A person can use provisions relating to gifts for tax planning. These are certainly not meant for evading taxes. 

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Useful Tips to Transfer a Property

Useful Tips to Transfer a Property

When we transfer a property, one thing we need to ensure is that the act of transfer is complete. The legal formalities are fulfilled, and the rights and interests are transferred as desired.

Transfer of property 

It is an act by which one person transfers the rights and interests in a property to another. There is a change in ownership. It is done by executing a conveyance deed which may be in the form of:

  • Sale deed
  • Gift
  • Relinquishment deed
  • Will

Each conveyance deed has some legal requirements. It is valid only if the stipulated conditions are fulfilled.

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The decision to transfer a property needs to be taken prudently, keeping in mind the following tips: 

 Legal Assistance:  

The transfer of ownership involves precise documentation and payment of stamp duty/registration charges. All the documentation part must be handled cautiously. It is advised to take the assistance of legal professionals to avoid issues later. 

Registration of deed:

The registration of transfer deed can be optional or mandatory as per law. If it is compulsory, the deed is valid only if registered. The process of registration helps to:

  • Create evidence of ownership
  • Records the transaction for future references

The registered document of transfer is like a title deed and reflects the ownership.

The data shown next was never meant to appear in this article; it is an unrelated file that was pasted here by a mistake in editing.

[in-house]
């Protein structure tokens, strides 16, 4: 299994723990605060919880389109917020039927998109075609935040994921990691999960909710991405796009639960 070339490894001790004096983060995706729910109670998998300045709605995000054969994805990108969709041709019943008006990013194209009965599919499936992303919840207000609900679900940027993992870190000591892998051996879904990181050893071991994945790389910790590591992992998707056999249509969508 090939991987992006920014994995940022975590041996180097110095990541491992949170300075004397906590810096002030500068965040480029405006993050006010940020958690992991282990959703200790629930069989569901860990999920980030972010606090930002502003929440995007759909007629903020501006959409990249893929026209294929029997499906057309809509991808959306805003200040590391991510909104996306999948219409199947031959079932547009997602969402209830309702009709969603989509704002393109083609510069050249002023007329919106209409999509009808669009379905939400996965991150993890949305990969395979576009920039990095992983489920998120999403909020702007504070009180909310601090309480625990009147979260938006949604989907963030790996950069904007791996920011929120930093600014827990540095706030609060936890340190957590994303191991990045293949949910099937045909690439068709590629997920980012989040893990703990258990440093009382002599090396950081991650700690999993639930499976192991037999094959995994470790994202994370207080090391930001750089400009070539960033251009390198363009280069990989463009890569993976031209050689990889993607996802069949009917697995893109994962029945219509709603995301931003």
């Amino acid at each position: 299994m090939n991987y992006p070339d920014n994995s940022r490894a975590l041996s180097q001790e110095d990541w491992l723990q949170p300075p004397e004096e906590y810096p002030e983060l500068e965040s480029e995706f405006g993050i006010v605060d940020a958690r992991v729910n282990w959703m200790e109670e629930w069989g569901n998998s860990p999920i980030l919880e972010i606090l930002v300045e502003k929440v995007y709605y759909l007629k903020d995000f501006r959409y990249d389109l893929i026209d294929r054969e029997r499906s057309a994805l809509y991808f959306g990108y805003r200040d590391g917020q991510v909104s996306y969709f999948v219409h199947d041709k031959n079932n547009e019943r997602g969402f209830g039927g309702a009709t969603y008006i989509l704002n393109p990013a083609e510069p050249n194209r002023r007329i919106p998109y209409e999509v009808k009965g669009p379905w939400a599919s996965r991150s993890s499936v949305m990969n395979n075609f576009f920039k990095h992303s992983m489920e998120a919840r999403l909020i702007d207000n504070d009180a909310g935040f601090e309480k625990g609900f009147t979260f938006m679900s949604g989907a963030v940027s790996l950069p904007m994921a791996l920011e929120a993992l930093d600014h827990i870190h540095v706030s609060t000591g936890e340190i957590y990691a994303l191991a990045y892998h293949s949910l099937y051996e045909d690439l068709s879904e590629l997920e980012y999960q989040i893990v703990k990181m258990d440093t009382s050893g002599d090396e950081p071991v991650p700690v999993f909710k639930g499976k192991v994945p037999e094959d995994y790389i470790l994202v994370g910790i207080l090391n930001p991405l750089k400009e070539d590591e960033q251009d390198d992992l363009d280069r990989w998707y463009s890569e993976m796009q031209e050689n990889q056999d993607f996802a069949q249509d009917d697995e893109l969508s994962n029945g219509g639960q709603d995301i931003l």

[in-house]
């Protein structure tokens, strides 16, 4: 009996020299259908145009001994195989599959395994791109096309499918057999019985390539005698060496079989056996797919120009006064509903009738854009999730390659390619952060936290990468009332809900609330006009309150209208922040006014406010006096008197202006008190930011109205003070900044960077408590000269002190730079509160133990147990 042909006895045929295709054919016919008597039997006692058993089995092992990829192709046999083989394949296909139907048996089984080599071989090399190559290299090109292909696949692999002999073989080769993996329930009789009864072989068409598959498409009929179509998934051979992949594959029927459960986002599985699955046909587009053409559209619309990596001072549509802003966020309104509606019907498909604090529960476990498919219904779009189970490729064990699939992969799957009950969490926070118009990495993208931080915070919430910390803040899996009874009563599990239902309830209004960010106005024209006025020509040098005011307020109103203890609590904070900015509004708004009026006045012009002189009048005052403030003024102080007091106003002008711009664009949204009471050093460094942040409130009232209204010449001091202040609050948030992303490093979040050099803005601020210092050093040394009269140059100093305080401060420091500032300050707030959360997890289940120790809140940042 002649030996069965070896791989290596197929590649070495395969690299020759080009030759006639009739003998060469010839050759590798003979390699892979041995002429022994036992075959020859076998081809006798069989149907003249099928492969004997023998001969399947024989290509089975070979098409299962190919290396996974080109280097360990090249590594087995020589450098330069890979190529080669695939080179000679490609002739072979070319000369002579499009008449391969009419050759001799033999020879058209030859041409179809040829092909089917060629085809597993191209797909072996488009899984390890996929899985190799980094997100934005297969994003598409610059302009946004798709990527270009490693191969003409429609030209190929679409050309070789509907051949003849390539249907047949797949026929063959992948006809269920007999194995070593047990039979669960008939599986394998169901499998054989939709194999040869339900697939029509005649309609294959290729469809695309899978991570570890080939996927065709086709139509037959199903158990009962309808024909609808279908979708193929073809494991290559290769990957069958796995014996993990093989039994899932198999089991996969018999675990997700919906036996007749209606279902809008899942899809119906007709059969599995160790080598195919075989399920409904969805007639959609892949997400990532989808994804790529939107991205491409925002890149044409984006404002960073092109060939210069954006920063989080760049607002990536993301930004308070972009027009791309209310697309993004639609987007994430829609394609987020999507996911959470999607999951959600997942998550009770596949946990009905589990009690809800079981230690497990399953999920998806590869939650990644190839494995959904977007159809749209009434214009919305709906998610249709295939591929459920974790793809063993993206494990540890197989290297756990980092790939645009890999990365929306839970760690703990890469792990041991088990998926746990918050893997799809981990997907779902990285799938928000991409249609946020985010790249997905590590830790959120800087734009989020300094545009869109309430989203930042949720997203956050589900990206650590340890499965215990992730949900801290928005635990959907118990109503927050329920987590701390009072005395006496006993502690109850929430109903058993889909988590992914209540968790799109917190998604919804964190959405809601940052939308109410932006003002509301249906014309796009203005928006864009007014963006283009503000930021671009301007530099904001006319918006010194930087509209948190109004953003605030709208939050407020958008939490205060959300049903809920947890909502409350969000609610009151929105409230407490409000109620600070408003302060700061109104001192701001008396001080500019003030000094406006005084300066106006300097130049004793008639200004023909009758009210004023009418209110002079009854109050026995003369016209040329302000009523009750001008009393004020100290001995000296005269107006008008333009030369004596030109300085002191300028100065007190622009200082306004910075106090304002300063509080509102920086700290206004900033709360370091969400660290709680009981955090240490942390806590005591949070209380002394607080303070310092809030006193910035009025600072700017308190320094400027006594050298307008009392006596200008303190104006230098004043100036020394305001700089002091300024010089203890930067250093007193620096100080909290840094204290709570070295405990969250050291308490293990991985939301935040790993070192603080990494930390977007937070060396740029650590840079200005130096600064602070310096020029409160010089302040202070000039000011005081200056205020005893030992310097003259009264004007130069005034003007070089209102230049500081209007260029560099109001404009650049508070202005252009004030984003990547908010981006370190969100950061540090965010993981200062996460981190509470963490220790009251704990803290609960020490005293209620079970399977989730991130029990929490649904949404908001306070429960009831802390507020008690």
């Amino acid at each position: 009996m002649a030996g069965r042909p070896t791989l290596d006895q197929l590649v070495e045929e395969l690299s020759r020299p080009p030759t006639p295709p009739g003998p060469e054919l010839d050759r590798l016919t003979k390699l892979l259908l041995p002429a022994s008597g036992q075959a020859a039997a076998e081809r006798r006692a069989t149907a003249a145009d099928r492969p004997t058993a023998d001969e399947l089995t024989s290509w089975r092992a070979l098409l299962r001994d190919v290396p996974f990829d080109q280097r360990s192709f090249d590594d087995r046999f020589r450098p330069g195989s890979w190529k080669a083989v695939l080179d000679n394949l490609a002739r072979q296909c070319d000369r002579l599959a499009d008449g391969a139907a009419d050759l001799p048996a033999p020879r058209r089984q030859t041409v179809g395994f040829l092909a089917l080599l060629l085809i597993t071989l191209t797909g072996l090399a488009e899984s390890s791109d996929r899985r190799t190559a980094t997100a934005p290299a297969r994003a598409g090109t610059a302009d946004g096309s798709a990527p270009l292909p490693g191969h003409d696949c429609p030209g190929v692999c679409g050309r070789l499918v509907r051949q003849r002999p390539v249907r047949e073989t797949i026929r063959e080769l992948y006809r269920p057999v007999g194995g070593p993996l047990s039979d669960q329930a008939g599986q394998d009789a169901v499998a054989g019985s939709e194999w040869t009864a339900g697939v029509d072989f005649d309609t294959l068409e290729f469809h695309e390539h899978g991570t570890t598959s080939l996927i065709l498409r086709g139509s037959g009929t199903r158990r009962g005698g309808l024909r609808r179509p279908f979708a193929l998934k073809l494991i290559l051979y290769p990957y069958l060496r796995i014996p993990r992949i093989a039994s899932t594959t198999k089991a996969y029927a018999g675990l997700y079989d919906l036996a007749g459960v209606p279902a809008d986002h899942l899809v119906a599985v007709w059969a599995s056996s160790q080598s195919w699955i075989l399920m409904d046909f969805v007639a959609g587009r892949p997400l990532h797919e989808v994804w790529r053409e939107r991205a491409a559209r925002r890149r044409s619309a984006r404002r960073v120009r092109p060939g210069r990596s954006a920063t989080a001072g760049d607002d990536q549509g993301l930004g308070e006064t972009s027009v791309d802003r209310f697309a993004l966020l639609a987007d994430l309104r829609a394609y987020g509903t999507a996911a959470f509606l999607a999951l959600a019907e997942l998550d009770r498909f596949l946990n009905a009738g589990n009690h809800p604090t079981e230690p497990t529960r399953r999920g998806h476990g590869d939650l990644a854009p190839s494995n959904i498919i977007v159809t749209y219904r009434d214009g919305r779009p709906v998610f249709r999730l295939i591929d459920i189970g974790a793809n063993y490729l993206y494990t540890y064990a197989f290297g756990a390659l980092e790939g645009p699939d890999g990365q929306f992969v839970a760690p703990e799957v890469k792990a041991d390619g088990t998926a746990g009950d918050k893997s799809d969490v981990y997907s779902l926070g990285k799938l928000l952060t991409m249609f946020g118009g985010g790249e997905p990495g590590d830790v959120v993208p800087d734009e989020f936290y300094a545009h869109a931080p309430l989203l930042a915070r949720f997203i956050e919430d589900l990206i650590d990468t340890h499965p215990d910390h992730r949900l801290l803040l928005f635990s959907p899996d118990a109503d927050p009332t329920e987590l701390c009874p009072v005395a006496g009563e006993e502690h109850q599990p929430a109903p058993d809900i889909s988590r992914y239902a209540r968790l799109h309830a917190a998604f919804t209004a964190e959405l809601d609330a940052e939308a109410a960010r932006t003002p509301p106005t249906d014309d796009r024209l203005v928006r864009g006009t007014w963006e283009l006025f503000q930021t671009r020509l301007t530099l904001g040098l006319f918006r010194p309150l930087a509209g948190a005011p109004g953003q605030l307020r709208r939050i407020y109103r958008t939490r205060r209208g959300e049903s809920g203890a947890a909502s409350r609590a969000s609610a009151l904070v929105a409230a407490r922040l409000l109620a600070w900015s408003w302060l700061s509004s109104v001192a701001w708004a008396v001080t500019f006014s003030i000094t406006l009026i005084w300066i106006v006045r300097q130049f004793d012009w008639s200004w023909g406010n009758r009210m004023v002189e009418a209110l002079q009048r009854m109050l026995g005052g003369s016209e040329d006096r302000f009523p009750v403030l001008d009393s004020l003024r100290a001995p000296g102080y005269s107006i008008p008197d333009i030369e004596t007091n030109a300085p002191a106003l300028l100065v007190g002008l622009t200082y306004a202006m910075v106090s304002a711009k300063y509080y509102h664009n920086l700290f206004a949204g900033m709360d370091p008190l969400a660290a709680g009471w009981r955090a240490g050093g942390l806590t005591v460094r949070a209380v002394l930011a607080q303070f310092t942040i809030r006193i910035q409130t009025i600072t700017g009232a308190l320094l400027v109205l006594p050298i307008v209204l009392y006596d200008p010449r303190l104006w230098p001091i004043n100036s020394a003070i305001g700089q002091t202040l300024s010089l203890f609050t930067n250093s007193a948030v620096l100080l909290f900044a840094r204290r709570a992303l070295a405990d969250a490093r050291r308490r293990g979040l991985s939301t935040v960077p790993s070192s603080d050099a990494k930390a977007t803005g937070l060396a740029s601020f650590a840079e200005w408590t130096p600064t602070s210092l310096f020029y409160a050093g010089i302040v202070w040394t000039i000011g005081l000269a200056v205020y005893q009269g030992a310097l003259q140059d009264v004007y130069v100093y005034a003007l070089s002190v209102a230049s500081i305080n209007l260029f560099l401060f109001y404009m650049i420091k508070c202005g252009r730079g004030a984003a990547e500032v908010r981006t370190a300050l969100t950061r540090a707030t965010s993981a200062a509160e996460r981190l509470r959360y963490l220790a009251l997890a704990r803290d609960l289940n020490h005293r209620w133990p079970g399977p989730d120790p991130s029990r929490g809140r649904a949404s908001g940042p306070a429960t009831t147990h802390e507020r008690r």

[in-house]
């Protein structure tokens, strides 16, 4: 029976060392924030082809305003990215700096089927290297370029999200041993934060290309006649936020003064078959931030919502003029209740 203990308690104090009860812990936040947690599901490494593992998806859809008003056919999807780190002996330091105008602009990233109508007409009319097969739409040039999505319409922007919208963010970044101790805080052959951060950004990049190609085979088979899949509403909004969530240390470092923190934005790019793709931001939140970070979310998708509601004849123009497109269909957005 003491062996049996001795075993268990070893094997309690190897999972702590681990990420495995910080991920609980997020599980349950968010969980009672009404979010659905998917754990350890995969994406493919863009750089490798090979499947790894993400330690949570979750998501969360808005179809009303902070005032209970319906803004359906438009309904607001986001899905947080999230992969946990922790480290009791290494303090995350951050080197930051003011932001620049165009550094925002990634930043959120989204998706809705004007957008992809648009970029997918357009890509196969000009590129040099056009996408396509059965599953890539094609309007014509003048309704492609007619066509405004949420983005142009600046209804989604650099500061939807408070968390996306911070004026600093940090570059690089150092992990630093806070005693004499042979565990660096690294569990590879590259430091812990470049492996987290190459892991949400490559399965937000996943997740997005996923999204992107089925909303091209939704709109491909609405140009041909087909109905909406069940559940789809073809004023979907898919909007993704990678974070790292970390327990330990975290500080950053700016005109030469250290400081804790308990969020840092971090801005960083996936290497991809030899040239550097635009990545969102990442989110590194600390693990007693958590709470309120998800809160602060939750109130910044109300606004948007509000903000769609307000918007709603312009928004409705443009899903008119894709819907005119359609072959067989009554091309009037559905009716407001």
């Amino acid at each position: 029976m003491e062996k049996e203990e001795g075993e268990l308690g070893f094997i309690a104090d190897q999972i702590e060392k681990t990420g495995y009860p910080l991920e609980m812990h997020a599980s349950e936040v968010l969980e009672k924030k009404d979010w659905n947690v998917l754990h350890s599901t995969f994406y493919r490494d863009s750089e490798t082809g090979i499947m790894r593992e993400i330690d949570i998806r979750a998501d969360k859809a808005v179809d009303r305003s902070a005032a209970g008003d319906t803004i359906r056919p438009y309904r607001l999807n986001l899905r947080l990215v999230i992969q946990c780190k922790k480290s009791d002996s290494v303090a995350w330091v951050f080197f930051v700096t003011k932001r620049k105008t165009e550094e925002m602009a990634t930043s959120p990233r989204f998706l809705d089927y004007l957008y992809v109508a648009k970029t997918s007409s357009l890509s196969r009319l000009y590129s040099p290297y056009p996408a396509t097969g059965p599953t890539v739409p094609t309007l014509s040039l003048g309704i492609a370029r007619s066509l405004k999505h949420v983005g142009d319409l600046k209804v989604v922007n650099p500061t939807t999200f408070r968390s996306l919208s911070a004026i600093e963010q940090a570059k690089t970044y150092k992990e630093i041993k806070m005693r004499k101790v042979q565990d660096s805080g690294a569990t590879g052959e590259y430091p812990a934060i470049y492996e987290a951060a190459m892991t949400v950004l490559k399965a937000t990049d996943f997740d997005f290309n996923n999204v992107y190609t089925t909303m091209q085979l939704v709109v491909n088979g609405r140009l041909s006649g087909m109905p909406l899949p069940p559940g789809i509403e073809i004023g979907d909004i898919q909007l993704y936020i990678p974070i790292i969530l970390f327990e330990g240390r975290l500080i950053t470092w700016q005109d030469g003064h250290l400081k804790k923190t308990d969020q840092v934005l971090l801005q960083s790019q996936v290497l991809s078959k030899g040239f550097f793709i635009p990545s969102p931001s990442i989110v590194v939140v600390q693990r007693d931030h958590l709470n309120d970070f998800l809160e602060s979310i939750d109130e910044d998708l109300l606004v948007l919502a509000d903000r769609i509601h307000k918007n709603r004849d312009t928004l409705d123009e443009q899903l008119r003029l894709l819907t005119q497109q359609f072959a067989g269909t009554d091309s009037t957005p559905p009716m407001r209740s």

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Contents of the deed:

The transferor can transfer all the rights or limited rights in the property. The contents of the transfer deed are, therefore, significant. They define the extent and scope of the transfer. 

Market Value of the property:

Let the professionals assess the correct market value of the property. It helps to get the right price for the property in case of sale. The sale price of the property is the primary factor to decide the stamp duty charges. 

Right of the transferor:

The transferee must ensure that the transferor has the right to transfer the property. It is essential if the owner himself is not present to execute the deed. If the transfer is through the power of Attorney, the authority should be clear and unambiguous. 

In case of Joint ownership of the property, it is significant to understand the rights of the co-owners. A co-owner generally executes a relinquishment deed to give up the share. The other co-owners get a right to that share in the property.

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Payment of dues:

The deed must mention whether the transferor or the transferee will pay the dues of the property. All the taxes must necessarily be paid to avoid any legal trouble. 

The motive of the transfer:

The transfer deed is executed as per the purpose of the transfer. A gift deed is executed if the property needs to be transferred to relative out of love and affection. If the property is desired to be transferred as per preferences, executing a Will is the option. The sale deed is a common method to transfer property, but it involves tax payment.

Thus, to transfer property, one must decide wisely after analyzing all available options.